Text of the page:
After commissioning an independent study on how to fix Pennsylvania’s higher education system, House and Senate lawmakers held a joint hearing Monday to debate which solutions are actually viable.
Fundamental differences remain.
The report is by public policy research group the RAND Corporation, and lays out five possible fixes for the state system.
They include consolidating schools, and organizing them under larger state-related universities, like Penn State.
The report also notes, a state funding increase wouldn’t hurt.
“We do think that additional state funding would help the state system more sustainable,” said RAND Senior Economist Charles Goldman. “But given that the state funding is still a minority of total revenues and that additional funding won't change the long-term demographics, we don't think that funding alone is likely to solve the problems.”
GOP Senate Education Chair John Eichelberger said he prefers a tough love approach to funding.
“They have so many fewer students than they used to have. I think that we should level-fund them this year. That would force more change within the system, and that would be a good thing for the future of the system,” he said.
“If we don’t do that,” he added, “they’ll continue to tweak and do incremental changes, and they won’t be able to survive in the long term.”
Eichelberger said he thinks the best solution is ultimately layoffs, and potentially closing a few schools. However, he noted, the school system’s faculty union—the Association of Pennsylvania State College and University Faculties—makes that difficult.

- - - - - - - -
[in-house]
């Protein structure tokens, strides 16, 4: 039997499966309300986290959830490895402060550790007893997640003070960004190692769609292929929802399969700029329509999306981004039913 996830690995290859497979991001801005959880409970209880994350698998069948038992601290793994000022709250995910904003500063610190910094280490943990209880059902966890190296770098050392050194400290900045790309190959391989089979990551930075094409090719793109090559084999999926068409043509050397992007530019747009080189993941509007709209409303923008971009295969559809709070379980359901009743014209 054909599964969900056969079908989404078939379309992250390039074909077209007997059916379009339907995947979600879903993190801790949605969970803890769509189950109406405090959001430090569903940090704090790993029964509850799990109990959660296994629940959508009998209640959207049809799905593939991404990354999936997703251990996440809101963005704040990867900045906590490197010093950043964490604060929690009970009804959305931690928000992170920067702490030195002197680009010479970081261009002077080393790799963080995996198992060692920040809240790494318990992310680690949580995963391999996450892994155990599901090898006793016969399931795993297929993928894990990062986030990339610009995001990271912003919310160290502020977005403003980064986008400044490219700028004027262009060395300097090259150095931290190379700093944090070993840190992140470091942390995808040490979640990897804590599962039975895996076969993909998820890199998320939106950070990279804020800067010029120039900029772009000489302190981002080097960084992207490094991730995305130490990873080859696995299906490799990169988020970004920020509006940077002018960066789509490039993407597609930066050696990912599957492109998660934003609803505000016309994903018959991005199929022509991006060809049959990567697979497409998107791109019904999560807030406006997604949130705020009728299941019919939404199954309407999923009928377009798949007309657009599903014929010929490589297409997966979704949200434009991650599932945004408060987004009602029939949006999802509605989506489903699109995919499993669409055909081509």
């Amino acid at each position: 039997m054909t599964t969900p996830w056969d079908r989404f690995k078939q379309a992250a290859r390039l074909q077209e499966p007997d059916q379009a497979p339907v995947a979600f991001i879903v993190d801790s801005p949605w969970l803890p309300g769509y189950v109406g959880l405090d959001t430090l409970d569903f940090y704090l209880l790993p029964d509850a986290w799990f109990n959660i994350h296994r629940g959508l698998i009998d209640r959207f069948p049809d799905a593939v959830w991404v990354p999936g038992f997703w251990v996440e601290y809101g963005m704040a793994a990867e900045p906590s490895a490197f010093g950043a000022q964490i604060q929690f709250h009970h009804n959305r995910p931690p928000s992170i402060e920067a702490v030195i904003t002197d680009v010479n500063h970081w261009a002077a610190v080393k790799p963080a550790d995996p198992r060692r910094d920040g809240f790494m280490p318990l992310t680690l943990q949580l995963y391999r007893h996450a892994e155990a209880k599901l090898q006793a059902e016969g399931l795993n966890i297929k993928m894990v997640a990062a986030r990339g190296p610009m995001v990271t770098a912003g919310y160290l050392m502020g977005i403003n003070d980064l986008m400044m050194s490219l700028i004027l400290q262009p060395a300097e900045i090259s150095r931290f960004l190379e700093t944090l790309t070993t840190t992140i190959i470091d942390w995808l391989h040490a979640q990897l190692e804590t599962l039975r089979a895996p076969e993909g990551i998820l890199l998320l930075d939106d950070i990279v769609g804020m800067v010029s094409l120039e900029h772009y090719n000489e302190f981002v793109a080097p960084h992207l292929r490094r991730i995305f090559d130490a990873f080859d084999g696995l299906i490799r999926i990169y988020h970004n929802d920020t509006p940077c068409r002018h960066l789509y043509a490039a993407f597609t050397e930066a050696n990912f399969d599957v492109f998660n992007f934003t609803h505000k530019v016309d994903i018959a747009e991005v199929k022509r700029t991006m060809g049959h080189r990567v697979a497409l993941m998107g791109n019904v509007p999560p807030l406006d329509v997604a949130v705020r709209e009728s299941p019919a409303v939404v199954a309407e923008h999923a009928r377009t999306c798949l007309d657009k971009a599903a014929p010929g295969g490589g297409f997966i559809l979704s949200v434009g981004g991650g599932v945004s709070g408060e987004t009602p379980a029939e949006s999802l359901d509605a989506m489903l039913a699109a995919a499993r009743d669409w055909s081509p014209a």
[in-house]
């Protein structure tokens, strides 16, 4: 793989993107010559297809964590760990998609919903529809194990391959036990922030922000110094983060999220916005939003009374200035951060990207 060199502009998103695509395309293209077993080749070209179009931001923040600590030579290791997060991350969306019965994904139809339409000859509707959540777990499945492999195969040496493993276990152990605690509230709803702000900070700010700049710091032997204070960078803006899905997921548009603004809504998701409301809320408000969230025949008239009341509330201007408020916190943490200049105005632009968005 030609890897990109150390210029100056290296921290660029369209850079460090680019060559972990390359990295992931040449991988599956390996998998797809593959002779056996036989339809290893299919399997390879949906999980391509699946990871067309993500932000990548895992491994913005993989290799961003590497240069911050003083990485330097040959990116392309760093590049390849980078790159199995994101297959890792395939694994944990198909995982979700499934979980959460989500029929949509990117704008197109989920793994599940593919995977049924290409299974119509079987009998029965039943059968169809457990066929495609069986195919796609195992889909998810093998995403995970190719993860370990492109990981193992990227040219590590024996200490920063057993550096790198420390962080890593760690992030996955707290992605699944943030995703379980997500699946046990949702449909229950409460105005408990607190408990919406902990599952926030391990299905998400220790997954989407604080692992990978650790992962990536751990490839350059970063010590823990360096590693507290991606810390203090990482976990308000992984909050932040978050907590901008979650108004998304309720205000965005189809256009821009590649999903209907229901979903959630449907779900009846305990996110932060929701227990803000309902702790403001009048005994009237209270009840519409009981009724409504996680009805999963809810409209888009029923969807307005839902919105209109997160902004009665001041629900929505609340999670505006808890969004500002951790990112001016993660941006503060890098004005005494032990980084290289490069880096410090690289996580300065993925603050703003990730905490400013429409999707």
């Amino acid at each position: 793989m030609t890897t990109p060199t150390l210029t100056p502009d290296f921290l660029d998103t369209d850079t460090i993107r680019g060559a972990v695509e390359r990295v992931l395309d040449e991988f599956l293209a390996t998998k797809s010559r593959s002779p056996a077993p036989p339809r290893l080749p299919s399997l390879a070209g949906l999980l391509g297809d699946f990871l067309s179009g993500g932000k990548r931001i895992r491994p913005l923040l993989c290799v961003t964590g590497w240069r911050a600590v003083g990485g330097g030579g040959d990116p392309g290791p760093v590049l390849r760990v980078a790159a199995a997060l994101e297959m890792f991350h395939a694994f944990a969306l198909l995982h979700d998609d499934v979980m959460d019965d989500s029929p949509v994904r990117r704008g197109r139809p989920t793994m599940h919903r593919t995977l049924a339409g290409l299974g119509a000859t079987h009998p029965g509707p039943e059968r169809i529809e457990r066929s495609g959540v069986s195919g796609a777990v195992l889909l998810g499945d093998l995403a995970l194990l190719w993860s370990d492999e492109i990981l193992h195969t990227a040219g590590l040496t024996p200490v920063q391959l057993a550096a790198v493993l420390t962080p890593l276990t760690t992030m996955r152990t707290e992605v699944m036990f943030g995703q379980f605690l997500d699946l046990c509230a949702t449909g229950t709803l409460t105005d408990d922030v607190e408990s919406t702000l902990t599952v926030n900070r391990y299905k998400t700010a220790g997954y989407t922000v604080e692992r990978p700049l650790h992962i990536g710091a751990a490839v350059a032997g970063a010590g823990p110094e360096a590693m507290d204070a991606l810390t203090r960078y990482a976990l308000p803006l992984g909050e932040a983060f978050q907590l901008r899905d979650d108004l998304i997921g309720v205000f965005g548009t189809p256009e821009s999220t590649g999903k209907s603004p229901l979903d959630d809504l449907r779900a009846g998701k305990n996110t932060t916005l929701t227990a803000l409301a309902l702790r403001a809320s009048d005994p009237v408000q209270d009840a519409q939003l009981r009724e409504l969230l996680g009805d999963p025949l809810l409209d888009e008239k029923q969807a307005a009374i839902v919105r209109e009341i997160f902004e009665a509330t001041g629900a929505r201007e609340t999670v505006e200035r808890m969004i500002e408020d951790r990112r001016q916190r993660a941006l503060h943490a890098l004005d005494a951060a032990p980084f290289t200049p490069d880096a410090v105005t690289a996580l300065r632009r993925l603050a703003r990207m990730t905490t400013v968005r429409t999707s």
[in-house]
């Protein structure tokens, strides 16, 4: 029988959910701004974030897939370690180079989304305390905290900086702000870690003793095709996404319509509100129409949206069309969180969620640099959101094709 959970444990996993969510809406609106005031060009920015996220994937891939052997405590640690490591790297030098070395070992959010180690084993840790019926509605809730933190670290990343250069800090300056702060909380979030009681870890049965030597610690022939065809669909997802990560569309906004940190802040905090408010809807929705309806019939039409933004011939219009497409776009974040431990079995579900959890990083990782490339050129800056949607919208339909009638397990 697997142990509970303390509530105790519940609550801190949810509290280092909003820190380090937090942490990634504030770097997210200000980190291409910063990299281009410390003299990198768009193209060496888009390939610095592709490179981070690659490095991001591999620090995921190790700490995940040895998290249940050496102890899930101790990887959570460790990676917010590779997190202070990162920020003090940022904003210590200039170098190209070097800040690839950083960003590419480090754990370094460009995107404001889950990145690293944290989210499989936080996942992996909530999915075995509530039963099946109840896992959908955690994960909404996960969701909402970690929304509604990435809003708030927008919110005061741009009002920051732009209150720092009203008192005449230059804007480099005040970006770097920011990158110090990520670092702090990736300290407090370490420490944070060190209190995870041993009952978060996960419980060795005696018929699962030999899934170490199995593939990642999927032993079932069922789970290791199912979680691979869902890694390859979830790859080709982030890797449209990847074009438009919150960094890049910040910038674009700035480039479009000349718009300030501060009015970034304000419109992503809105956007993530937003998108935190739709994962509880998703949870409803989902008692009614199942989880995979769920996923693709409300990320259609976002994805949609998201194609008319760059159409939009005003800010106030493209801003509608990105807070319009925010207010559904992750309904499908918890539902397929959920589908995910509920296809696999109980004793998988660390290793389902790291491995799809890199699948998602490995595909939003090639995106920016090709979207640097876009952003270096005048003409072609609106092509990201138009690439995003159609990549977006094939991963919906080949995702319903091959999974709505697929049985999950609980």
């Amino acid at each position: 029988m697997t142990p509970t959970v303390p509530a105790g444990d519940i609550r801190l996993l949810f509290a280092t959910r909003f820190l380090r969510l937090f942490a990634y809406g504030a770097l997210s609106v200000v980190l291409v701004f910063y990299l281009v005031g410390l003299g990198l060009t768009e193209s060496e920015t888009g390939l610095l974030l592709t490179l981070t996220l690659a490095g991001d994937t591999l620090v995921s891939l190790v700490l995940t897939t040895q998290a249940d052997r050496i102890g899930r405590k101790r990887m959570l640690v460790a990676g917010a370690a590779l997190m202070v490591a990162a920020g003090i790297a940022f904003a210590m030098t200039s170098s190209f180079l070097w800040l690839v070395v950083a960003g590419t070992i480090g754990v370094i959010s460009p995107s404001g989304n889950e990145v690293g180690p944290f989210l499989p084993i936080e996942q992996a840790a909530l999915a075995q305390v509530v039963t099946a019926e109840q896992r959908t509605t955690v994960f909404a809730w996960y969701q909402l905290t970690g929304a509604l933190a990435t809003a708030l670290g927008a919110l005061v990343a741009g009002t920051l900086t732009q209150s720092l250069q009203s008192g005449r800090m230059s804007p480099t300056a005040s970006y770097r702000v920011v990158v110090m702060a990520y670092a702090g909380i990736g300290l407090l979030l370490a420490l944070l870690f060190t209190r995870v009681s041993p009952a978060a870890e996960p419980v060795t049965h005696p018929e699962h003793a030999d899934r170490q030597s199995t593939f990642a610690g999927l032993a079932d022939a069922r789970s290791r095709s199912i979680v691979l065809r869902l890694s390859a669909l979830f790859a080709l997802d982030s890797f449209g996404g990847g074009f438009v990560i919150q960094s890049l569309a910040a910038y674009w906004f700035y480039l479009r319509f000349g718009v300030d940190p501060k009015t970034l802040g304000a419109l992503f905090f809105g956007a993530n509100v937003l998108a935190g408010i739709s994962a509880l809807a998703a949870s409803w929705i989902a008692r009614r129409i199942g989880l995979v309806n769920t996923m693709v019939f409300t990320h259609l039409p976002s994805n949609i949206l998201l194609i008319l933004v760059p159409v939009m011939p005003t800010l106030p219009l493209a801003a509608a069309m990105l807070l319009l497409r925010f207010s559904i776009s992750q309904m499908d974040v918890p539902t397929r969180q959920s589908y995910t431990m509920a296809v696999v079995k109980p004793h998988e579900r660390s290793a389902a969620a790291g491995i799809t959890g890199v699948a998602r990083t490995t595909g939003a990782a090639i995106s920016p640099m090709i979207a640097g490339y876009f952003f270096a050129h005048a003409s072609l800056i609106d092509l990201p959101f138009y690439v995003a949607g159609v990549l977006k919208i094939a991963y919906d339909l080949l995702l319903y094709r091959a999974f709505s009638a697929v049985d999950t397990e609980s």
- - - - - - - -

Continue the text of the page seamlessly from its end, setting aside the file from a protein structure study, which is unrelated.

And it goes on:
“The problems they have are largely a result of that contract,” he said.
APSCUF President Ken Mash thinks otherwise.
“When the US News ranks your state 50th for higher education because of funding issues, well, you better look at the funding issues,” he said.
Democrats have repeatedly complained RAND’s potential solutions—several of which would necessitate tuition hikes—ignore the state system’s actual purpose of providing affordable higher education.
Chester County Senator Andy Dinniman, Eichelberger’s Democratic counterpart on the Education Committee, said he’s pushing for more money for PASSHE, but his expectations are low.
“I am concerned. And I think despite my arguments, and those of others in both parties who want more higher education money, it’s going to be very difficult to get,” he said.
“But,” he added, “there’s no harm in trying.”